Workplace Obesity Prevention Programs

Ronnie Goetzel, Niranjana Kowlessar, Enid Roemer, Xiaofei Pei, Maryam Tabrizi, Rivka C. Liss-Levinson, Daniel Samoly, Jessica Waddell

Research output: Chapter in Book/Report/Conference proceedingChapter


This chapter describes obesity-prevention programs in the workplace. Many employers have dropped health-insurance coverage for their workers. Employees' poor health imposes an extra cost burden on employers, who have a strong incentive for keeping their workers healthy and fit. Many more health-promotion interventions are possible in a closed system such as the workplace, where greater effect on behavior and the environment is possible. Leadership support becomes increasingly important as programs seek to modify the workplace environment and mobilize social influence factors. In general, the data indicate that within closed systems such as employer settings, where employers control program investments in health and tightly control intervention costs, workplace programs may not only be health beneficial, but also cost beneficial. Recommendations are offered to federal, state, and local policy makers as actions they can take to encourage increased adoption of evidence-based workplace health-promotion and obesity-management programs.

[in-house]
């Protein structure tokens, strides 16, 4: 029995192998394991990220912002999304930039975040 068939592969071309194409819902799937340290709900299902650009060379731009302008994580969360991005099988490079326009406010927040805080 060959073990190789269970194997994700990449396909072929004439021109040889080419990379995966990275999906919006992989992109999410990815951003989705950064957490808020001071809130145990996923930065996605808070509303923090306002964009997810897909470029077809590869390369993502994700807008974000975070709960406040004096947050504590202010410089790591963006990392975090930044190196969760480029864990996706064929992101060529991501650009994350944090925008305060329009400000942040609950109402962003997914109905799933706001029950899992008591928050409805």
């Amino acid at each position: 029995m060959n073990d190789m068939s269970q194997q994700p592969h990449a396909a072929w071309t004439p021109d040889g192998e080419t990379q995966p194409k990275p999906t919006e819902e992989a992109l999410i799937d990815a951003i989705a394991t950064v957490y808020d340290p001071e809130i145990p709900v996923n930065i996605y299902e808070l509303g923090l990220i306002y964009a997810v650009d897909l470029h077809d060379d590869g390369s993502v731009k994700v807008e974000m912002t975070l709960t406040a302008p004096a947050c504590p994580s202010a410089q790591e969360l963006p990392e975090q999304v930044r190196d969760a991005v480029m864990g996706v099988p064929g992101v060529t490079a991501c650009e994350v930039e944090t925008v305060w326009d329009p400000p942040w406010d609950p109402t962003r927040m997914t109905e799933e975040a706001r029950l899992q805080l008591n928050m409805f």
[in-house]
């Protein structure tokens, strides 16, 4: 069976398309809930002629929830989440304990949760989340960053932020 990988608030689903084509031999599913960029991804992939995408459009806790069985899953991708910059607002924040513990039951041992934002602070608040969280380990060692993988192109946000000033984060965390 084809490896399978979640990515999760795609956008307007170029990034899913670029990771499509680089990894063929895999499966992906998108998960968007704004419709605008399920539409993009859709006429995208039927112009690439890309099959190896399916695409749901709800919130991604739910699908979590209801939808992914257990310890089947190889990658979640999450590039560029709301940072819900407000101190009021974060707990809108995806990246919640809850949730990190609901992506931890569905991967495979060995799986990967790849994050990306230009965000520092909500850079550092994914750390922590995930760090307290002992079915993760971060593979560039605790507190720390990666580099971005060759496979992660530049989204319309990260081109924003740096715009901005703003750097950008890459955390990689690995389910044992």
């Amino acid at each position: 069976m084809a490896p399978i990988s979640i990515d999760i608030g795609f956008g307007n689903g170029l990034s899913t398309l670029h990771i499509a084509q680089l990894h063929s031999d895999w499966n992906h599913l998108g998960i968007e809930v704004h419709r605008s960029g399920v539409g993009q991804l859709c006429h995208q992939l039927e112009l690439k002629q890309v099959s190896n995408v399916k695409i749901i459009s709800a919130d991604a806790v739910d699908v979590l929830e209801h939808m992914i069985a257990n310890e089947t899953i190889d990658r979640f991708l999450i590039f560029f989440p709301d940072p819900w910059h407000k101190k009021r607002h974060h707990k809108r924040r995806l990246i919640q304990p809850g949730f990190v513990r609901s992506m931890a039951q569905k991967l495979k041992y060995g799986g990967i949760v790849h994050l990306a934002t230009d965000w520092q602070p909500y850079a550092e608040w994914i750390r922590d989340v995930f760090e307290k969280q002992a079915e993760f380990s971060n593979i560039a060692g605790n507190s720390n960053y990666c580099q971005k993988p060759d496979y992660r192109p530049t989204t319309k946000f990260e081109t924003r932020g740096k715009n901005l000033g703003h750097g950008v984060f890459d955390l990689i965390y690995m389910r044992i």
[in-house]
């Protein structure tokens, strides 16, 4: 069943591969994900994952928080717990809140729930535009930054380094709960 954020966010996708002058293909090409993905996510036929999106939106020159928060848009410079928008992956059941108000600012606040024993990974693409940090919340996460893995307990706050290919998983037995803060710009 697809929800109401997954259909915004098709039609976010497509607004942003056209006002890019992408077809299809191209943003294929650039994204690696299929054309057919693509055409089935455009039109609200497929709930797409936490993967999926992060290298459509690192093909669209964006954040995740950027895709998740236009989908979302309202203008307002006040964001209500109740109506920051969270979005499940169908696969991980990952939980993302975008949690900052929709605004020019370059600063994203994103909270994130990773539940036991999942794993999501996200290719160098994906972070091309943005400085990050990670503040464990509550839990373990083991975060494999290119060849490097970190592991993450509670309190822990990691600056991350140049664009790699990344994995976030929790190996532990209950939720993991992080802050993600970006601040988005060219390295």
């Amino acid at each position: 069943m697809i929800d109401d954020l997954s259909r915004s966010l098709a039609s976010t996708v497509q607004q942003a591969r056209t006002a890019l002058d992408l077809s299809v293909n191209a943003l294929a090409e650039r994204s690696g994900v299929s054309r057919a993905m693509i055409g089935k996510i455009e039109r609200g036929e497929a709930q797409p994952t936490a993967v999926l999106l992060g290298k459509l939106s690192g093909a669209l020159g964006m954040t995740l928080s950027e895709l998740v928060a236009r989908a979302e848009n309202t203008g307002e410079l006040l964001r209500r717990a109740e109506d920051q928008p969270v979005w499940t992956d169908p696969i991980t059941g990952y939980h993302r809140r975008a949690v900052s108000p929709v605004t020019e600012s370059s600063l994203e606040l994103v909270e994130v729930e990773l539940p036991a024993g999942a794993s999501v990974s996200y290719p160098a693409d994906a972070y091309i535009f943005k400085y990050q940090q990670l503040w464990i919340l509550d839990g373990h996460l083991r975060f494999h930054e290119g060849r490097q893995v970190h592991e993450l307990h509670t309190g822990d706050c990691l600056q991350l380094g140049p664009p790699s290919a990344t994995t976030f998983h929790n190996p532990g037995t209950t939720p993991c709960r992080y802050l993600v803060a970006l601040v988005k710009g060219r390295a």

Original languageEnglish (US)
Title of host publicationThe Oxford Handbook of the Social Science of Obesity
PublisherOxford University Press
ISBN (Print)9780199940684, 9780199736362
StatePublished - Sep 18 2012
Externally publishedYes


  • Employees
  • Employers
  • Health insurance
  • Obesity
  • Workplace programs

ASJC Scopus subject areas

  • Economics, Econometrics and Finance(all)


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